By the way I may take that remakr back. I boughht a sheep fleece duvet over xmas and let it lie out to fluff up a bit (it didn’t) then put it on my bed (covered of course). After about 2 weeks neither Robert or I can stand the smell. It really is very strong. Help. Its back to the duck down and feather!!!! Mind you even that is looking a little flat.
    Never mind, back to knitting. I have just finished a sort of waistcoat and various cardi’s for Lily. Now knitting skirts for her. She was one last week.

    Reply
  3. Mary Post

    Know exactly how frustrating those injuries must be Kate. Don’t give up, just gently get your body to accept what you want it to do. Have been gentle on myself this winter to preserve my leg. Really paid off and am getting back to my loom again now and enjoying it. Know I couldn’t give up, we just have to find a way to keep going. Good luck!

    Reply
    1. kate Post author

      Thanks — it’s been the most irritating six months of my life so far, I think. Hmm — not quite sure I’ve got this in perspective!

      Reply
  4. Annie, Harlech

    A beautifully crafted yarn on its history.
    Stunned by the Neoloithic Danish mini skirt in particular, would love to wear one.

    Reply
  5. spinningfishwife

    You need to learn to spin with either hand, that’s all! Spinning (especially when you start learning) is a pretty ambidextrous activity and it’s by no means unusual to use one hand mostly for singles and the other for plying. Or do one sort of draw with one hand and another with the other. I also know a couple of people with very acute mobility issues in one hand who can still spin just fine. It might be worth exploring the options? The main technical limitation for your wheel is that you’ve got to be able to start it no-handed, of course. Some wheels just won’t.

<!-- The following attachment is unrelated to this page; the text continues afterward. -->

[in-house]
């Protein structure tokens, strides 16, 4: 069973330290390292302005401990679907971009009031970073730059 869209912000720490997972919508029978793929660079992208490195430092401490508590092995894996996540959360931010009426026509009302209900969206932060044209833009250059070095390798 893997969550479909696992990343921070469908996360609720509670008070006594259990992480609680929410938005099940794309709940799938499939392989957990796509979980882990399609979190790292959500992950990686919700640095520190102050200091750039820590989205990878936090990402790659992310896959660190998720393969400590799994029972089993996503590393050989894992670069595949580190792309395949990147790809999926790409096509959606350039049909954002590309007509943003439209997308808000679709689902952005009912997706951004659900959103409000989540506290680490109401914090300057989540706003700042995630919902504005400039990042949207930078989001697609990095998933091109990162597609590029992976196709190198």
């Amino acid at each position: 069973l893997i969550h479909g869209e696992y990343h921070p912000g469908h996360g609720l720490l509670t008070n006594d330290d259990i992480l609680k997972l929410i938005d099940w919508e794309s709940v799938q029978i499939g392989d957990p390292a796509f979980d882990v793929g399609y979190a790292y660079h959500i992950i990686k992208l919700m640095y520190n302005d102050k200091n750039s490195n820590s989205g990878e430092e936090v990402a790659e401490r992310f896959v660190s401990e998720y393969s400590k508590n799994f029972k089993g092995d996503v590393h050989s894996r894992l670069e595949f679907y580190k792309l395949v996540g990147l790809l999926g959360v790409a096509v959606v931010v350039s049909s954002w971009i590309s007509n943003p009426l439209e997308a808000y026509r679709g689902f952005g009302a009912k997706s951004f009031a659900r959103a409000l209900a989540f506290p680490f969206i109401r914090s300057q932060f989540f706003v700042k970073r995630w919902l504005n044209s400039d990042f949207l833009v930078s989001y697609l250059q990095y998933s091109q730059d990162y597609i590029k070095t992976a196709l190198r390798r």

AS for plying, the one thing that helps enormously is to rewind all your bobbins before plying to make sure they unwind smoothly without jerks. And to use a tensioned Lazy Kate of course to prevent over-run. Then you can ply using a constant feed-in technique rather than the stop-count-feed one, and that doesn’t stress your hands at all.

    For more on the same, join the UK Spinners forum on Ravelry….lots of spinners there with all sorts of limiting physical conditions, including myself. And lots of cunning ways to deal with them and keep spinning, lol.

    Reply
    1. kate Post author

      Swapping hands is a great suggestion — I did start out using the ‘other’ hand and then changed because I found it easier; time to go back to my original way, perhaps and just get used to it. Happily my eccentric wheel starts fine with no help.

      On the plying front, I had been wondering about a tensioned Lazy Kate helping. A few of us are having a spinning day soon, so I might be able to try one and see how I get on – very encouraging, thanks a lot; it’s the plying that really causes the problems.

      (I’m in UK Spinners on Ravelry – my ravatar is Eilian – and hadn’t thought of asking for tips – dur.)

      Reply